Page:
“Good job, Brownie!”
The Storm, Again
Editorial | NYTimes | 28 Aug 12
Tropical Storm (Hurricane?) Isaac is more than just a logistical inconvenience for Republicans gathered in Tampa: it is a powerful reminder both of Republican incompetence in handling Hurricane Katrina seven years ago, and the party’s no-less-disastrous plans to further cut emergency-related spending.
That is not something you will hear Paul Ryan talk about this week at the convention, nor any of the other lawmakers who make simplistic promises about the power of slashing government spending. But the budgets assembled by Mr. Ryan and warmly embraced by Mitt Romney severely cut spending for emergency preparedness, exactly the kind of money needed in Louisiana, Mississippi, Alabama and scores of other states for this and future storms.
This article continues after the break…
Between 2010 and 2012, House Republicans forced a reduction of 43 percent in the primary grants from the Federal Emergency Management Agency that pay for disaster preparedness. That is $1.8 billion that will not be available for evacuation equipment and supplies, communications gear that lets first responders speak to one another, and training exercises. (House Republicans tried to cut $354 million more in this year’s homeland security spending bill, but Democrats restored the money in a conference with the Senate.)
That spending was enormously useful during last year’s tornadoes in Joplin, Mo., and Tuscaloosa, Ala. Although the effects of the cuts will not be felt yet as gulf states deal with this week’s storm, they will leave the region less prepared for future hurricanes, tornadoes and floods.
The New Orleans area, in particular, will rely this week on $14 billion in levee construction, pumps and other flood control structures built by the Army Corps of Engineers since Katrina. But the corps’s construction budget has been cut by 21 percent since 2009 because of Republican pressure, hitting flood prevention especially hard.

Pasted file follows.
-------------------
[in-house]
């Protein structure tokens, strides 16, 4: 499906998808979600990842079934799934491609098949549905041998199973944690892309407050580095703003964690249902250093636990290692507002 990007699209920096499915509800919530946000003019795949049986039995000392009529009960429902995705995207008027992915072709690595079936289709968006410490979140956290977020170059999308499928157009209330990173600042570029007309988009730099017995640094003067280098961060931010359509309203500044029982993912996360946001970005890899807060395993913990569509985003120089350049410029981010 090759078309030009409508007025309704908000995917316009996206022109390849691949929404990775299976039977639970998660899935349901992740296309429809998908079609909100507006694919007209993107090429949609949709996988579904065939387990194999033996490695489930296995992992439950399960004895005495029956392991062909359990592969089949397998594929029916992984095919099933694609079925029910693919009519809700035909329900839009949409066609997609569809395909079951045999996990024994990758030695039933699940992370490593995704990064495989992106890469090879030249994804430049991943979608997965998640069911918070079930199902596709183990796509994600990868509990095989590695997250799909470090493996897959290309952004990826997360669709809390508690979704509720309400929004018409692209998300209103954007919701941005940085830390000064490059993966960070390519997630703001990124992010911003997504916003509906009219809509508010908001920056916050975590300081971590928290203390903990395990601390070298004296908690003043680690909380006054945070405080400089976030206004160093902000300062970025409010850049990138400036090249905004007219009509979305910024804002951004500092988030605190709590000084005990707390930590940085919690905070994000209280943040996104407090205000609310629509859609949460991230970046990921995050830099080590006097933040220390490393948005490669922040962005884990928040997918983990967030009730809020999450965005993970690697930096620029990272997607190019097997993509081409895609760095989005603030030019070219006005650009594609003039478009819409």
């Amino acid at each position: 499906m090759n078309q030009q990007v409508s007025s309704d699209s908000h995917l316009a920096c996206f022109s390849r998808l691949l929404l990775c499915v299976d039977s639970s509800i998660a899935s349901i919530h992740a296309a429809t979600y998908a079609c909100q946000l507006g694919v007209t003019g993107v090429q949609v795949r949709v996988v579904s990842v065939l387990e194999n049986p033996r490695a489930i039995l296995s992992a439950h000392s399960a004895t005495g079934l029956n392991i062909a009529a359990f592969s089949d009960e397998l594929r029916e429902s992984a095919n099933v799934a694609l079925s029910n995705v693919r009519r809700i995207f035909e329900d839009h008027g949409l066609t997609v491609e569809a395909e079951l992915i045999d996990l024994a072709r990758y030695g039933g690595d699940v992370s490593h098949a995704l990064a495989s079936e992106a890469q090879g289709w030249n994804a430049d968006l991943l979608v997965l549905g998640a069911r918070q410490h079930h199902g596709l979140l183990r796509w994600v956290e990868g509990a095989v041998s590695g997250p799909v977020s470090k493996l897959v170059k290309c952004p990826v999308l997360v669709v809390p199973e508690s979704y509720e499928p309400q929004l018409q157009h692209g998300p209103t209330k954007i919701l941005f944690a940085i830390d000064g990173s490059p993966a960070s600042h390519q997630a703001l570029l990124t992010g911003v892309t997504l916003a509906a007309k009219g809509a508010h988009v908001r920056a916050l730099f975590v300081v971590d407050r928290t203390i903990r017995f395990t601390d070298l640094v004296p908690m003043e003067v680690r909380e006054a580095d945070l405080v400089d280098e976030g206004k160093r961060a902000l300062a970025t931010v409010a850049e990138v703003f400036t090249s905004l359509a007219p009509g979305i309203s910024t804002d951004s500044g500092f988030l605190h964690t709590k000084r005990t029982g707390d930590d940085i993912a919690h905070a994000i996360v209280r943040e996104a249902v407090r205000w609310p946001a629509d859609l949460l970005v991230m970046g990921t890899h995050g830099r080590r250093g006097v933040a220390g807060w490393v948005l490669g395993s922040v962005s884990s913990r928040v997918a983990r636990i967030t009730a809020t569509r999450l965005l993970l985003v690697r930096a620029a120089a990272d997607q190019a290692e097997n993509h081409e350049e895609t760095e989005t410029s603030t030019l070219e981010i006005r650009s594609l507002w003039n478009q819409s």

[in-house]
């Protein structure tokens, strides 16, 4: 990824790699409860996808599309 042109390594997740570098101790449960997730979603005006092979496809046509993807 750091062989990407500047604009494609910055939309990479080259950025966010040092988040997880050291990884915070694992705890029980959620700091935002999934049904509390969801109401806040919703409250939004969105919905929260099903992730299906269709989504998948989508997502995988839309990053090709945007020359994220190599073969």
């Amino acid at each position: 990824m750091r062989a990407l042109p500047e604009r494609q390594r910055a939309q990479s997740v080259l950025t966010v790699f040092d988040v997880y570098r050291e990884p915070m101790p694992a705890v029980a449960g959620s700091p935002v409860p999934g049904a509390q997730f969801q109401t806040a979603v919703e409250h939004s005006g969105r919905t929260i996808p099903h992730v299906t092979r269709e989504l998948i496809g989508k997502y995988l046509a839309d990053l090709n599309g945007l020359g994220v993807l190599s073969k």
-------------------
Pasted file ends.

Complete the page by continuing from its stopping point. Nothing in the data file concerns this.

Even FEMA’s most important activity, its response to disasters, has been held hostage by the demands of Tea Party Republicans in the House — including Mr. Ryan — for smaller government. Last year, when it looked as if FEMA might exceed its budget after a spate of disasters, House Republicans demanded that any further spending be offset by cuts in other programs they disliked.
Squeezing one program to pay for another has become a familiar Tea Party technique, but it is particularly reprehensible when emergency response is at stake. Eventually, after Democrats refused to go along, Republicans backed off.
One of the themes of the Tampa convention will be the failure of government, and the prosperity that will result if it is cut to ribbons. But in a different corner of the television screen, the winds of Isaac are a reminder of the necessity of government — its labor, its expertise, its money — in the nation’s most dire moments. It is hard to forget what happened to New Orleans when that Republican philosophy was followed in 2005, and it will be harder still to explain how it might be allowed to happen again.
This article appears at NYTimes.com »
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